3 Ways Our Understanding of Church as Family is Wrong

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There is great power in our metaphors. The words we use to think about things shapes what we do.

In many of the circles I move in, there is a growing resistance to referring to the church as a business. I’m not opposed to that; however, it is one thing to deconstruct a failed model, it is another to be able to explain and point to the correct model.

I believe family is the God-ordained model, but family is the correct metaphor for church only to the degree that we have a correct view of family. I have a few caveats before we jump in with both feet.

3 ways the idea of church as family is wrong

1. When “family” means patriarchy, our family metaphor is wrong.

I’m not going to take this space to do a comprehensive Bible study on men and women, the New Covenant, and the gifting of the Holy Spirit. When I consider the promises of Joel 2:28–29 and passages like Galatians 3:28, I am confident the Holy Spirit anoints both men and women for the work of the ministry in equal and full measure.

Too often, we have restricted the work of the Holy Spirit to be a man only thing (or saved the “best positions” for men only). When the word family” is used to support a structure that values men over women, we are focusing on a fallen-world gender order, when we have an opportunity to participate in the fullness of the new Kingdom.

Our goal should never be gender-led ministry, but Spirit-led ministry. If our family metaphor recognizes the value added in full measure of each family member, I’m for it. If we are using it as a way to emphasize patriarchy, with a “man as head of the household” mentality, it’s simply wrong.

2. When “family” means a lack of structure or organization, our family metaphor is wrong.

This is a big one. Often, the church-as-family metaphor is specifically used to contrast against the church-as-organization metaphor. In particular, the goal is to clearly say the Church is not a business, but a family. Sometimes, this carries the additional sense of wanting less structure.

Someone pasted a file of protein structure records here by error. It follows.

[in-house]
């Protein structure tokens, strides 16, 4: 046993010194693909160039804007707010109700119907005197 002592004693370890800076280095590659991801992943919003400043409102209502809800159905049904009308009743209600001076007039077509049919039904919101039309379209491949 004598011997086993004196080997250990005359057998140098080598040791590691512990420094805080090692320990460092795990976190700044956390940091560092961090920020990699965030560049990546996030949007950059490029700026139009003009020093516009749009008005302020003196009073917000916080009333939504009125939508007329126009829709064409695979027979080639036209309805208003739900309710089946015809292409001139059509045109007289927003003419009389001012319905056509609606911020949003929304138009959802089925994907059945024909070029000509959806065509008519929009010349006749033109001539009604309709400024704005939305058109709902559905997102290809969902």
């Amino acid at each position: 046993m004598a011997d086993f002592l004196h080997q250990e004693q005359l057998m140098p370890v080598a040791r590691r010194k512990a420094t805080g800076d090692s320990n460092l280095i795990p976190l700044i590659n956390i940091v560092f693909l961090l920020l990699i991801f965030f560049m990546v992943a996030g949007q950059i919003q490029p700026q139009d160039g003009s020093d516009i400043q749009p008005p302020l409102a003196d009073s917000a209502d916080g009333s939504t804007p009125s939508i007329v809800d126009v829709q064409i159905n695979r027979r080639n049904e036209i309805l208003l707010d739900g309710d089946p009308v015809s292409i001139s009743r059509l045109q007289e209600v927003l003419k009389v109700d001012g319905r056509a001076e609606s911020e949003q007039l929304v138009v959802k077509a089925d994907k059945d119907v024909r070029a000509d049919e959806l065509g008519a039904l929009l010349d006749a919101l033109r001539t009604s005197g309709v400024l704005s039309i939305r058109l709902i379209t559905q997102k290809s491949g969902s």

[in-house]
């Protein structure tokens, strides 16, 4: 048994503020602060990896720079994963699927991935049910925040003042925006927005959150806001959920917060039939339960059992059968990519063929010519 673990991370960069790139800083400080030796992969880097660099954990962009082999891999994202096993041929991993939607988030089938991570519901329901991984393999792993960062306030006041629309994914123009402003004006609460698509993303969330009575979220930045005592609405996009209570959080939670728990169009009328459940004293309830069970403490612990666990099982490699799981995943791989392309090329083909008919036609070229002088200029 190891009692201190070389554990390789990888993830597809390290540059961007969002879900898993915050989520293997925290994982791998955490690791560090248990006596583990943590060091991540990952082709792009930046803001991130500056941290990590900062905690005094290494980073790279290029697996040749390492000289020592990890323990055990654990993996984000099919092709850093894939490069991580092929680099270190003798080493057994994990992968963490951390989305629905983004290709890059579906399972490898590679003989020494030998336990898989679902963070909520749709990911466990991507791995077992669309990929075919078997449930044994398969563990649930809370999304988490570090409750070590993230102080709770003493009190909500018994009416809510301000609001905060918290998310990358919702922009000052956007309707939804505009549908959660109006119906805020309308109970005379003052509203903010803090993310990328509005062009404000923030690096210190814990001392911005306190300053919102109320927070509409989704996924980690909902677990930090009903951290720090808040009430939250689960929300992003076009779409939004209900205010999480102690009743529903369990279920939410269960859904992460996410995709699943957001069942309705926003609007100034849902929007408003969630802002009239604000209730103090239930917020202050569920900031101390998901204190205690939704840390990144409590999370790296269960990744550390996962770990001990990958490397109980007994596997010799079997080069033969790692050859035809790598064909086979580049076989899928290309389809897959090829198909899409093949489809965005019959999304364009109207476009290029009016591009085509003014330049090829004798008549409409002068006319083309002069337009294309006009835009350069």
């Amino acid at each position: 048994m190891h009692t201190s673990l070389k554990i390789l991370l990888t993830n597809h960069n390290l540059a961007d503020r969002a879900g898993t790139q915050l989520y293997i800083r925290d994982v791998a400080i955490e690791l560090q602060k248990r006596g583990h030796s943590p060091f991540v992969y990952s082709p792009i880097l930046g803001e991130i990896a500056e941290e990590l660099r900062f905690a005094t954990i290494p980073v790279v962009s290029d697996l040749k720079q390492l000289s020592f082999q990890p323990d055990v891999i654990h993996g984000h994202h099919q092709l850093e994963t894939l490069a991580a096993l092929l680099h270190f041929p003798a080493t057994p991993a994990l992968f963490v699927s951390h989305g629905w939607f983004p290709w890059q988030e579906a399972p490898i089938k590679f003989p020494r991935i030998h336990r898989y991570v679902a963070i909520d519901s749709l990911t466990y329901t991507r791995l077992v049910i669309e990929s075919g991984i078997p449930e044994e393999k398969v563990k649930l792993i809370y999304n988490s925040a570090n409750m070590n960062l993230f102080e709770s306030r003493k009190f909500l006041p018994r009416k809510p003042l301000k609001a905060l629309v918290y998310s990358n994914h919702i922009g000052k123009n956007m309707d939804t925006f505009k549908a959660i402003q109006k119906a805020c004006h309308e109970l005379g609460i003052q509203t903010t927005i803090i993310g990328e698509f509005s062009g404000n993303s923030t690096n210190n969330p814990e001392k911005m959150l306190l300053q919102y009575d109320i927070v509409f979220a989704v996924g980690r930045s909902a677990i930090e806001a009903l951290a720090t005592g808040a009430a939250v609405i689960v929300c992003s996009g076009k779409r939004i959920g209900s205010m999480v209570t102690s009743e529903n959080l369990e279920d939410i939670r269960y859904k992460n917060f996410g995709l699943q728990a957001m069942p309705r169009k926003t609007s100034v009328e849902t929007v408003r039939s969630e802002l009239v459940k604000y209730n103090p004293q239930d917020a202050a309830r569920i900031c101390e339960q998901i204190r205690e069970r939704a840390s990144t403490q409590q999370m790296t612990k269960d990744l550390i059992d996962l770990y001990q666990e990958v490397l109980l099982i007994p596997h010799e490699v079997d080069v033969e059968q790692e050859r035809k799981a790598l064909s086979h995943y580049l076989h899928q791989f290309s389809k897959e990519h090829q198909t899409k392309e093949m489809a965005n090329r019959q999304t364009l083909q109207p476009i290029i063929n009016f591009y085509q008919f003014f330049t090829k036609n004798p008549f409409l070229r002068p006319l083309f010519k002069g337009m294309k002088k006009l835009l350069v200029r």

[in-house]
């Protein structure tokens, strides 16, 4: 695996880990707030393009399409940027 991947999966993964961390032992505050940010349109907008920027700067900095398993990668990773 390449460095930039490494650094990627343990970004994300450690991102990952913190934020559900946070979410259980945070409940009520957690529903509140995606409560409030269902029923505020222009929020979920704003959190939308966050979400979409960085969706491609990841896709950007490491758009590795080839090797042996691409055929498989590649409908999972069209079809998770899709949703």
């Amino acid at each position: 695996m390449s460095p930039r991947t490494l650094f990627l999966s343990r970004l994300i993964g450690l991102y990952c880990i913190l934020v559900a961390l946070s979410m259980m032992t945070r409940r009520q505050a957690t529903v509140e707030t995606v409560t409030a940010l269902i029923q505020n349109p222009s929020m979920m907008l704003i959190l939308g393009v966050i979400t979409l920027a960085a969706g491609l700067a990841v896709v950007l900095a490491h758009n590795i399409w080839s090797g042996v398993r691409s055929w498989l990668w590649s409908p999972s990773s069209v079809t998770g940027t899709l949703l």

That is:

  • Families are spontaneous, businesses are strategized and planned.
  • Families are natural, businesses are programmed.
  • Families are about people, businesses are, well, all about business.

I tend to think this is partly a matter of gifting and strengths. When you are gifted, or have strengths in a certain area, you understand all the complexity and nuances of it as you develop expertise. How many pastor’s get frustrated with congregants who think all they do is sit around and read their Bibles and pray? After all, how hard is it to get ready for Sunday? What do they do all week?
It is because they don’t do it that they don’t understand. Because it is not their gift or calling, they unknowingly minimize it’s important. After all, how hard is it to make sermon, the average person might ask. They don’t realize that it is not uncommon to spend many hours for each message (some spending one hour of preparation for every minute of message).
I hope you get my point—when something is not your gift, you don’t naturally see the value of it but clearly see how it hinders your own natural style.

This is exactly what is going on in certain circles when we call for less structure in church. The upfront ministry gifts who, frankly, love spontaneity; get tired of all the planning. They long for simpler days and times. Ugh. All of the planning kills their mojo. They want church to be a family not a business. If they want to schedule an impromptu church-wide picnic for today, by God they should get it with out all this bureaucracy! [Incidentally, this very issue is what is holding many churches back from greater Kingdom effectiveness. Another day perhaps…]